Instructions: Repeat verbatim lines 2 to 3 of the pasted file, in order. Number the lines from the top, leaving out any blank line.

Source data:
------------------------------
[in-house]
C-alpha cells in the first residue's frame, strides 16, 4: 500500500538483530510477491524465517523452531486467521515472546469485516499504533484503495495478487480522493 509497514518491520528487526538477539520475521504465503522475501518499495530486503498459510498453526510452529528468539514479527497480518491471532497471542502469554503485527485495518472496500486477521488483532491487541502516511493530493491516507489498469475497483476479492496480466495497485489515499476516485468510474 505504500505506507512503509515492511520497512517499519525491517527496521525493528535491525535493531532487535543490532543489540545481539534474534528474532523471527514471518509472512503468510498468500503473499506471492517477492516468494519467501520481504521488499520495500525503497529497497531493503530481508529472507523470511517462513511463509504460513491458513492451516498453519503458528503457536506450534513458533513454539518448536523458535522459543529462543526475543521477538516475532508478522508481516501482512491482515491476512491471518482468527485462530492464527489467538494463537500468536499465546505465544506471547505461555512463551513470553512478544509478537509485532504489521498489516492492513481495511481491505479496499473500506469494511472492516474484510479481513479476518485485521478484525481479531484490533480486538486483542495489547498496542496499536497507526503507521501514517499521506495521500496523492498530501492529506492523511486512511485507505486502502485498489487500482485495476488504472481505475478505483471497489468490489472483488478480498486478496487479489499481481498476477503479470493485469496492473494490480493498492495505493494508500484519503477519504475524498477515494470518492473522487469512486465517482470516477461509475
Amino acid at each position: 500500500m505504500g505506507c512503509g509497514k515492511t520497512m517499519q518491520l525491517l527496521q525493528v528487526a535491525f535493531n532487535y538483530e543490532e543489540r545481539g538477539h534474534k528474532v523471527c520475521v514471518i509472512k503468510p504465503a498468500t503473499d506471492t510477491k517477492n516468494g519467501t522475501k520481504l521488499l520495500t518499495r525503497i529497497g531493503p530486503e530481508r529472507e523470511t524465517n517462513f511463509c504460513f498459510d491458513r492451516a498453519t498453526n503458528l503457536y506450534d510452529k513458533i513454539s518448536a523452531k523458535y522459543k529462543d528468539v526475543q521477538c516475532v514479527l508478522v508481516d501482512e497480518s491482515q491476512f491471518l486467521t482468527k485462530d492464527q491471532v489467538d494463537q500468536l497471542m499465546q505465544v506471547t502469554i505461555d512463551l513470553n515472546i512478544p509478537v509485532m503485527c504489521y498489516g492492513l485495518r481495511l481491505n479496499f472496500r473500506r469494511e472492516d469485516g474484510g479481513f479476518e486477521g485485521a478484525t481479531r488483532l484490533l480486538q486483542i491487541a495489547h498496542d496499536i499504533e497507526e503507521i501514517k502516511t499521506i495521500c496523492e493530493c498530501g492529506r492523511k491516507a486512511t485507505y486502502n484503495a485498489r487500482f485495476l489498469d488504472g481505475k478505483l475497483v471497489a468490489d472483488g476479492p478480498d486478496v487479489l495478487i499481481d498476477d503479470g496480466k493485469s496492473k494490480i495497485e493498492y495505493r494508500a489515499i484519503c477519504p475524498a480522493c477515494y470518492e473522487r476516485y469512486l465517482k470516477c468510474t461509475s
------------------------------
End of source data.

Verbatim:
C-alpha cells in the first residue's frame, strides 16, 4: 500500500538483530510477491524465517523452531486467521515472546469485516499504533484503495495478487480522493 509497514518491520528487526538477539520475521504465503522475501518499495530486503498459510498453526510452529528468539514479527497480518491471532497471542502469554503485527485495518472496500486477521488483532491487541502516511493530493491516507489498469475497483476479492496480466495497485489515499476516485468510474 505504500505506507512503509515492511520497512517499519525491517527496521525493528535491525535493531532487535543490532543489540545481539534474534528474532523471527514471518509472512503468510498468500503473499506471492517477492516468494519467501520481504521488499520495500525503497529497497531493503530481508529472507523470511517462513511463509504460513491458513492451516498453519503458528503457536506450534513458533513454539518448536523458535522459543529462543526475543521477538516475532508478522508481516501482512491482515491476512491471518482468527485462530492464527489467538494463537500468536499465546505465544506471547505461555512463551513470553512478544509478537509485532504489521498489516492492513481495511481491505479496499473500506469494511472492516474484510479481513479476518485485521478484525481479531484490533480486538486483542495489547498496542496499536497507526503507521501514517499521506495521500496523492498530501492529506492523511486512511485507505486502502485498489487500482485495476488504472481505475478505483471497489468490489472483488478480498486478496487479489499481481498476477503479470493485469496492473494490480493498492495505493494508500484519503477519504475524498477515494470518492473522487469512486465517482470516477461509475
Amino acid at each position: 500500500m505504500g505506507c512503509g509497514k515492511t520497512m517499519q518491520l525491517l527496521q525493528v528487526a535491525f535493531n532487535y538483530e543490532e543489540r545481539g538477539h534474534k528474532v523471527c520475521v514471518i509472512k503468510p504465503a498468500t503473499d506471492t510477491k517477492n516468494g519467501t522475501k520481504l521488499l520495500t518499495r525503497i529497497g531493503p530486503e530481508r529472507e523470511t524465517n517462513f511463509c504460513f498459510d491458513r492451516a498453519t498453526n503458528l503457536y506450534d510452529k513458533i513454539s518448536a523452531k523458535y522459543k529462543d528468539v526475543q521477538c516475532v514479527l508478522v508481516d501482512e497480518s491482515q491476512f491471518l486467521t482468527k485462530d492464527q491471532v489467538d494463537q500468536l497471542m499465546q505465544v506471547t502469554i505461555d512463551l513470553n515472546i512478544p509478537v509485532m503485527c504489521y498489516g492492513l485495518r481495511l481491505n479496499f472496500r473500506r469494511e472492516d469485516g474484510g479481513f479476518e486477521g485485521a478484525t481479531r488483532l484490533l480486538q486483542i491487541a495489547h498496542d496499536i499504533e497507526e503507521i501514517k502516511t499521506i495521500c496523492e493530493c498530501g492529506r492523511k491516507a486512511t485507505y486502502n484503495a485498489r487500482f485495476l489498469d488504472g481505475k478505483l475497483v471497489a468490489d472483488g476479492p478480498d486478496v487479489l495478487i499481481d498476477d503479470g496480466k493485469s496492473k494490480i495497485e493498492y495505493r494508500a489515499i484519503c477519504p475524498a480522493c477515494y470518492e473522487r476516485y469512486l465517482k470516477c468510474t461509475s